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|Right Ho, Jeeves||P. G. Wodehouse|
|Page 4 of 7||
"Well, there must be nothing of that. Fatal. The wrong note entirely. Give me that telegraph form and pencil. I must warn Gussie without delay. What he's got to do is to create in this girl's mind the impression that he is pining away for love of her. This cannot be done by wolfing sausages."
"Very well, then."
And, taking form and p., I drafted the following:
Lay off the sausages. Avoid the ham. Bertie._
"Send that off, Jeeves, instanter."
"Very good, sir."
I sank back on the pillows.
"Well, Jeeves," I said, "you see how I am taking hold. You notice the grip I am getting on this case. No doubt you realize now that it would pay you to study my methods."
"No doubt, sir."
"And even now you aren't on to the full depths of the extraordinary sagacity I've shown. Do you know what brought Aunt Dahlia up here this morning? She came to tell me I'd got to distribute the prizes at some beastly seminary she's a governor of down at Market Snodsbury."
"Indeed, sir? I fear you will scarcely find that a congenial task."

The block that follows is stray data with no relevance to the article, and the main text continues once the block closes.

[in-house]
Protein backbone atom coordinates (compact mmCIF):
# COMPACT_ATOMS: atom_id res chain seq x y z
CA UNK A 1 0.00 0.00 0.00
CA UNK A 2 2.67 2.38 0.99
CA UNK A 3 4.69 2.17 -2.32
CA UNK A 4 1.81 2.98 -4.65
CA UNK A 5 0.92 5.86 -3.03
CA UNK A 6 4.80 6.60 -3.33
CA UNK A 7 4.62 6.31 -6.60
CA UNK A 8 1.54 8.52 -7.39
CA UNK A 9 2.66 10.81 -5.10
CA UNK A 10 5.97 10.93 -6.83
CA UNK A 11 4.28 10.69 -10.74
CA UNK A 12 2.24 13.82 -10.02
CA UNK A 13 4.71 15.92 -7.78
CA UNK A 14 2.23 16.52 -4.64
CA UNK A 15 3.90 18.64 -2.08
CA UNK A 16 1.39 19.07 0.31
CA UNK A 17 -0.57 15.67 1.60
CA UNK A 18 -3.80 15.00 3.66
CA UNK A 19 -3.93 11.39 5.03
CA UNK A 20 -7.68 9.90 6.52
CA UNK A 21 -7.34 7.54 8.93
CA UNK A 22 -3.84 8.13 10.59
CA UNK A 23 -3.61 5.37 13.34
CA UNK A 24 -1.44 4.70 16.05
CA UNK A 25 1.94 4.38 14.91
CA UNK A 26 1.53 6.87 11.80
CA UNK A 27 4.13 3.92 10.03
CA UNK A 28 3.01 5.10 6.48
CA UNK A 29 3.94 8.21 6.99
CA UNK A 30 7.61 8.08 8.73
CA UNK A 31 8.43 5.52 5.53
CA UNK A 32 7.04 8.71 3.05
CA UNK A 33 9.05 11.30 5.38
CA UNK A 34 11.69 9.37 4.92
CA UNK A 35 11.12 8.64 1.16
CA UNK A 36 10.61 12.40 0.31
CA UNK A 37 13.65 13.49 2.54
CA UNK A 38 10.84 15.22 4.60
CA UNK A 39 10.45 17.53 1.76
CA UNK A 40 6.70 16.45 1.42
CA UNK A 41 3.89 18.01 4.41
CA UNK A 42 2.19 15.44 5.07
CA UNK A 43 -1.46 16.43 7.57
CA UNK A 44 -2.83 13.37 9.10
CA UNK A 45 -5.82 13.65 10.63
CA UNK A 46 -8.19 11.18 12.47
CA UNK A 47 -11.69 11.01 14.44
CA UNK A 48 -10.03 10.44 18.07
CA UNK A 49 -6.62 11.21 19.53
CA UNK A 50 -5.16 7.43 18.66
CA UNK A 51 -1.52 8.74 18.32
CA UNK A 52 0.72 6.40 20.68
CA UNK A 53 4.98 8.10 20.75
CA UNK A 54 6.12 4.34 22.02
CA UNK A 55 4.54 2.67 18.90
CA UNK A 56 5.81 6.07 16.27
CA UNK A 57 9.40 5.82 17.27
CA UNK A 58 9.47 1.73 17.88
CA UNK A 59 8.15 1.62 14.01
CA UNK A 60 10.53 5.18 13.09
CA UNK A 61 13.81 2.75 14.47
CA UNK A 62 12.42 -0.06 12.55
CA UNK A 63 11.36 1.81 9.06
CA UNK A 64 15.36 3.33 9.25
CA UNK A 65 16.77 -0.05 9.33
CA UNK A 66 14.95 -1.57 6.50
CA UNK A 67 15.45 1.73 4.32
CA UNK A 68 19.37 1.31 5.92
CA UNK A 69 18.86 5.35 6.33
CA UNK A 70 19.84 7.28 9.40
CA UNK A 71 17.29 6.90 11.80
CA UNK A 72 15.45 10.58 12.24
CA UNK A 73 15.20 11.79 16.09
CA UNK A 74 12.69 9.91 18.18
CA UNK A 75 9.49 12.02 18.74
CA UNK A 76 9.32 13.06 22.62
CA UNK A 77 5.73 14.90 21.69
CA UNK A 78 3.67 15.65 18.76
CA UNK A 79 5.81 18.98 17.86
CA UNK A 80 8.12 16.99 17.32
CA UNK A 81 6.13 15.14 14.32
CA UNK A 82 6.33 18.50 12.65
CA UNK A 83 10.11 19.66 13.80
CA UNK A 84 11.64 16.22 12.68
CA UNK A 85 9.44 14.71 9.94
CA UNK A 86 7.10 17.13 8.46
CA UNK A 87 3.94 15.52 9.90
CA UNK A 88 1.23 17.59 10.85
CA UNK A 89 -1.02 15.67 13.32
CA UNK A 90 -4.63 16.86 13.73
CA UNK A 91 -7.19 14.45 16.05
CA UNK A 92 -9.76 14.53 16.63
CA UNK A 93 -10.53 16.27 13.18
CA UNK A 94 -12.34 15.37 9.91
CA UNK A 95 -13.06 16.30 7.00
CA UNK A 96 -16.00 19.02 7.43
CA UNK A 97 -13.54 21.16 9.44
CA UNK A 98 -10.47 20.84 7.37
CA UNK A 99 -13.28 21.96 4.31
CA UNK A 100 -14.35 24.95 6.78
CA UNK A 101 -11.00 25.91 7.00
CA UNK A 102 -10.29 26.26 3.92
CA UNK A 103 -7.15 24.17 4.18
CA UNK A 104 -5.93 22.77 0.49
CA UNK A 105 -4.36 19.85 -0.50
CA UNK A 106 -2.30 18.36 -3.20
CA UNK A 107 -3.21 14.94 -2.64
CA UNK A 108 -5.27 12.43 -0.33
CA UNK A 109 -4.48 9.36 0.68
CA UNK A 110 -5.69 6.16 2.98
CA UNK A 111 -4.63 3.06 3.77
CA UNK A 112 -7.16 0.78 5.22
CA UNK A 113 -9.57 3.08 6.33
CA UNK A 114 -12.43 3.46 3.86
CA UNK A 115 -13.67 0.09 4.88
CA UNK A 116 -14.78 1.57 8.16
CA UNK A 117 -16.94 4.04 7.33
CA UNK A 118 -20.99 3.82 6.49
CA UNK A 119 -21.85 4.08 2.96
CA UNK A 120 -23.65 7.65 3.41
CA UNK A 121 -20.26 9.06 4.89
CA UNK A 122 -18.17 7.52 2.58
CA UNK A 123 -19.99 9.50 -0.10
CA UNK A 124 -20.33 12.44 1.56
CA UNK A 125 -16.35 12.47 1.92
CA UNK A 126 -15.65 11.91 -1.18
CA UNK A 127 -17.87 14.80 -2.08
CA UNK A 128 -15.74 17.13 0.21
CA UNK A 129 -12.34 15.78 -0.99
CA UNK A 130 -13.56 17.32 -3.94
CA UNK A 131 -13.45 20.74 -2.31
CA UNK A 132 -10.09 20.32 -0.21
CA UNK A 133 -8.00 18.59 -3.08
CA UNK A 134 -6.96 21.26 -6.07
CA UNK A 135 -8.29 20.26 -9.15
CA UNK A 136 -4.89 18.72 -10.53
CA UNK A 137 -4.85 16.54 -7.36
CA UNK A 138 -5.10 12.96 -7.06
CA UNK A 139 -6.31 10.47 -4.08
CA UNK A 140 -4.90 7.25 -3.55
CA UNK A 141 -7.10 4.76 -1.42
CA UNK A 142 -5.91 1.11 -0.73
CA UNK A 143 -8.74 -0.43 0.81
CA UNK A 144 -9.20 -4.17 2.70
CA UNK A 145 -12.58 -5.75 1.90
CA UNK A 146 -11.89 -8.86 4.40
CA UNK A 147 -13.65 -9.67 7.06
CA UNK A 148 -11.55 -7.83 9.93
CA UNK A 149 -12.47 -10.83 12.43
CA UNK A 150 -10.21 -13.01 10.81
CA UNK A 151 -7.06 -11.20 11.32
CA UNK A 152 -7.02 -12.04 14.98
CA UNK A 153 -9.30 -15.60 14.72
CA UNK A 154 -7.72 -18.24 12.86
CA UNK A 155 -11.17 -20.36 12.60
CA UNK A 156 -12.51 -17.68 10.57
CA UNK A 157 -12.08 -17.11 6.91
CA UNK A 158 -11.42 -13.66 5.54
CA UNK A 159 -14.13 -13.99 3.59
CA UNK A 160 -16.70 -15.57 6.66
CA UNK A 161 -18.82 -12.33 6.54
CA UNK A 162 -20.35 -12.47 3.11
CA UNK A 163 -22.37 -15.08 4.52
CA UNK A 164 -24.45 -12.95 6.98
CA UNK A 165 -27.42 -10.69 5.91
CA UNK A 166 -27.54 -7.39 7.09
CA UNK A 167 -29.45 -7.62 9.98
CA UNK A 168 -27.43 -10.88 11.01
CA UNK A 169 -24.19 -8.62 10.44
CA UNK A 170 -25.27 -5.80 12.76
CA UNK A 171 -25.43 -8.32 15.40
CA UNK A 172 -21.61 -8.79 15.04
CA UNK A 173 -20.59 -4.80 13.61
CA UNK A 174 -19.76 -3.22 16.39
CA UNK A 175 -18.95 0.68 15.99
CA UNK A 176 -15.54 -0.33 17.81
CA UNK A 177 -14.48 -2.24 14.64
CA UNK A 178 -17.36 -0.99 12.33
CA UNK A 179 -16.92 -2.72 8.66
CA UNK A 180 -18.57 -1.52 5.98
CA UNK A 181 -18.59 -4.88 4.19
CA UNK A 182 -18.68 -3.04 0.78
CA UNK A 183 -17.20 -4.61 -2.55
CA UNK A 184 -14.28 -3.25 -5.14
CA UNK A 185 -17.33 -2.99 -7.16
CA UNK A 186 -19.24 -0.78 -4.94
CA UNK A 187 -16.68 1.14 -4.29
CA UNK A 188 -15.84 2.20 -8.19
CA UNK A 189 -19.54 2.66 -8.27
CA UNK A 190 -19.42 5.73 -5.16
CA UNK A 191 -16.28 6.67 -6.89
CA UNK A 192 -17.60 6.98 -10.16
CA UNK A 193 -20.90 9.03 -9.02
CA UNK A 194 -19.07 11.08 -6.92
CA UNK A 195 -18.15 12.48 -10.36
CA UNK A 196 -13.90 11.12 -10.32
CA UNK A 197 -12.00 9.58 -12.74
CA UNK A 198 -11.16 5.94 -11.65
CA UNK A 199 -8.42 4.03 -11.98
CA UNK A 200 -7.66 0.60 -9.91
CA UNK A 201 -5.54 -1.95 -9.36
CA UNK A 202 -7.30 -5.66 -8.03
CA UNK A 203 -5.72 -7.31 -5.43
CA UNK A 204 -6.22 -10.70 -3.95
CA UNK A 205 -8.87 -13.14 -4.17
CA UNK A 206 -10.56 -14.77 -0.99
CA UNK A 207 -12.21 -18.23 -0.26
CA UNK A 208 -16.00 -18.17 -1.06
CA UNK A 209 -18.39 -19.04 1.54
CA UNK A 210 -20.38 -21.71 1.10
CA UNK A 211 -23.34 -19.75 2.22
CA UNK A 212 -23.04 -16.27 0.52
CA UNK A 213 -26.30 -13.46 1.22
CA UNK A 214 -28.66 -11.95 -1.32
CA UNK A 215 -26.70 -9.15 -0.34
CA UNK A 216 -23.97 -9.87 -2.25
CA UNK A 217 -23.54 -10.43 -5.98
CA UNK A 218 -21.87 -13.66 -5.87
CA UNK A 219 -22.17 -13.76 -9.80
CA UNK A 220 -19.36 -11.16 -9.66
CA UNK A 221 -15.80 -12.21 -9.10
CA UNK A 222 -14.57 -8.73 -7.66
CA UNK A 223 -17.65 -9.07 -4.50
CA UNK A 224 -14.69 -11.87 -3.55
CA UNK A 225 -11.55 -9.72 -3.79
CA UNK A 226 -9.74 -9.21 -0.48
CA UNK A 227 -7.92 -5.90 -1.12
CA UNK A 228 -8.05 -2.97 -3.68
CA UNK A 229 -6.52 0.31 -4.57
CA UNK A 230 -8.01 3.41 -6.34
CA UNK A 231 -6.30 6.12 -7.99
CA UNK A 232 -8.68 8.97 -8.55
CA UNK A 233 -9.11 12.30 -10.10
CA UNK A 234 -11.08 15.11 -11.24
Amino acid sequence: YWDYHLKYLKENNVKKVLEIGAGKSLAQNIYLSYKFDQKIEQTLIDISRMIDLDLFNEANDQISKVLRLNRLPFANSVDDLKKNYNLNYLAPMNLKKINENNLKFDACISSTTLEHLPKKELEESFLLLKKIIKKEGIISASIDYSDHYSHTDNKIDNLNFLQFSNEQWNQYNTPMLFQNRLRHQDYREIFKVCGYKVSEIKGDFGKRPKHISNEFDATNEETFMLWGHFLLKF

"Ah, but I'm not going to do it. I'm going to shove it off on to Gussie."
"I propose, Jeeves, to wire to Aunt Dahlia saying that I can't get down, and suggesting that she unleashes him on these young Borstal inmates of hers in my stead."
"But if Mr. Fink-Nottle should decline, sir?"
"Decline? Can you see him declining? Just conjure up the picture in your mind, Jeeves. Scene, the drawing-room at Brinkley; Gussie wedged into a corner, with Aunt Dahlia standing over him making hunting noises. I put it to you, Jeeves, can you see him declining?"
"Not readily, sir. I agree. Mrs. Travers is a forceful personality."
"He won't have a hope of declining. His only way out would be to slide off. And he can't slide off, because he wants to be with Miss Bassett. No, Gussie will have to toe the line, and I shall be saved from a job at which I confess the soul shuddered. Getting up on a platform and delivering a short, manly speech to a lot of foul school-kids! Golly, Jeeves. I've been through that sort of thing once, what? You remember that time at the girls' school?"
"Very vividly, sir."
"What an ass I made of myself!"
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|Right Ho, Jeeves
P. G. Wodehouse
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